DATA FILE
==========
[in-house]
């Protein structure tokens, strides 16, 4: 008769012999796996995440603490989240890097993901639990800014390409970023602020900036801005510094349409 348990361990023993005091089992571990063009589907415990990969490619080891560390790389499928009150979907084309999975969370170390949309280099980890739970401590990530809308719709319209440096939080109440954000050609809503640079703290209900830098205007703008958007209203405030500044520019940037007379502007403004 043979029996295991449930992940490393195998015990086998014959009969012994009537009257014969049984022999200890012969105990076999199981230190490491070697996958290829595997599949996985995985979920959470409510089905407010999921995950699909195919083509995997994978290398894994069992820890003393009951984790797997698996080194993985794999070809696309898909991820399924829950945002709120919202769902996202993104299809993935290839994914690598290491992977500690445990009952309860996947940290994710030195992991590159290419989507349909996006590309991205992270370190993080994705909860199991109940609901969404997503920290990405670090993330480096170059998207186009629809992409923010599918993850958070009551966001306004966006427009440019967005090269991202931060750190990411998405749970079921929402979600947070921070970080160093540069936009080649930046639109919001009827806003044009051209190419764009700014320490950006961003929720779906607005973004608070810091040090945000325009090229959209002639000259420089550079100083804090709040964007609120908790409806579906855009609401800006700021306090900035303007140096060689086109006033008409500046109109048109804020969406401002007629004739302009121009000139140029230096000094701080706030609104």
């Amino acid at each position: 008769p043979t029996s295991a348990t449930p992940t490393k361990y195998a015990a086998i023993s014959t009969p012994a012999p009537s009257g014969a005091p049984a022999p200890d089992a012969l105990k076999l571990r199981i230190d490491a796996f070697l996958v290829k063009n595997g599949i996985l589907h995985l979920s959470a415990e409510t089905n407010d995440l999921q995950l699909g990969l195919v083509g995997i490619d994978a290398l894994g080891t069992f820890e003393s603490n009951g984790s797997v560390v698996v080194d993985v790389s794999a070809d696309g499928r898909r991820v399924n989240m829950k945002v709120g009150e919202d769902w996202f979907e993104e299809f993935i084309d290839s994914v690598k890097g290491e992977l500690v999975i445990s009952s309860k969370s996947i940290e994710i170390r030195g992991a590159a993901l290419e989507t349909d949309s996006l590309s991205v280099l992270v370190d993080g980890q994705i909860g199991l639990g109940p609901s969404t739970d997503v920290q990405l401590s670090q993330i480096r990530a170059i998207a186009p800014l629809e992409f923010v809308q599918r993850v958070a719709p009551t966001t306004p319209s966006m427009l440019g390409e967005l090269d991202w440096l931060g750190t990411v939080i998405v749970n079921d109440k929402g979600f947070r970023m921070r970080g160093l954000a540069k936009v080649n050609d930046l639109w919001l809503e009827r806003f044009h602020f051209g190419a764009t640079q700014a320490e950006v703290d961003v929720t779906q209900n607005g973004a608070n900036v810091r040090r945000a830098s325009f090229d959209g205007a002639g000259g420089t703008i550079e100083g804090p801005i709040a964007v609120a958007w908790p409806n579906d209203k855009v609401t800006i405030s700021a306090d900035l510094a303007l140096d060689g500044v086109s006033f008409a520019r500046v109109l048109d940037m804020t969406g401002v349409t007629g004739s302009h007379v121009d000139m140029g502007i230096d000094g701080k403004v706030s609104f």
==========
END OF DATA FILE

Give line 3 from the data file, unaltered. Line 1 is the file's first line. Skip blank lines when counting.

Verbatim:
């Amino acid at each position: 008769p043979t029996s295991a348990t449930p992940t490393k361990y195998a015990a086998i023993s014959t009969p012994a012999p009537s009257g014969a005091p049984a022999p200890d089992a012969l105990k076999l571990r199981i230190d490491a796996f070697l996958v290829k063009n595997g599949i996985l589907h995985l979920s959470a415990e409510t089905n407010d995440l999921q995950l699909g990969l195919v083509g995997i490619d994978a290398l894994g080891t069992f820890e003393s603490n009951g984790s797997v560390v698996v080194d993985v790389s794999a070809d696309g499928r898909r991820v399924n989240m829950k945002v709120g009150e919202d769902w996202f979907e993104e299809f993935i084309d290839s994914v690598k890097g290491e992977l500690v999975i445990s009952s309860k969370s996947i940290e994710i170390r030195g992991a590159a993901l290419e989507t349909d949309s996006l590309s991205v280099l992270v370190d993080g980890q994705i909860g199991l639990g109940p609901s969404t739970d997503v920290q990405l401590s670090q993330i480096r990530a170059i998207a186009p800014l629809e992409f923010v809308q599918r993850v958070a719709p009551t966001t306004p319209s966006m427009l440019g390409e967005l090269d991202w440096l931060g750190t990411v939080i998405v749970n079921d109440k929402g979600f947070r970023m921070r970080g160093l954000a540069k936009v080649n050609d930046l639109w919001l809503e009827r806003f044009h602020f051209g190419a764009t640079q700014a320490e950006v703290d961003v929720t779906q209900n607005g973004a608070n900036v810091r040090r945000a830098s325009f090229d959209g205007a002639g000259g420089t703008i550079e100083g804090p801005i709040a964007v609120a958007w908790p409806n579906d209203k855009v609401t800006i405030s700021a306090d900035l510094a303007l140096d060689g500044v086109s006033f008409a520019r500046v109109l048109d940037m804020t969406g401002v349409t007629g004739s302009h007379v121009d000139m140029g502007i230096d000094g701080k403004v706030s609104f």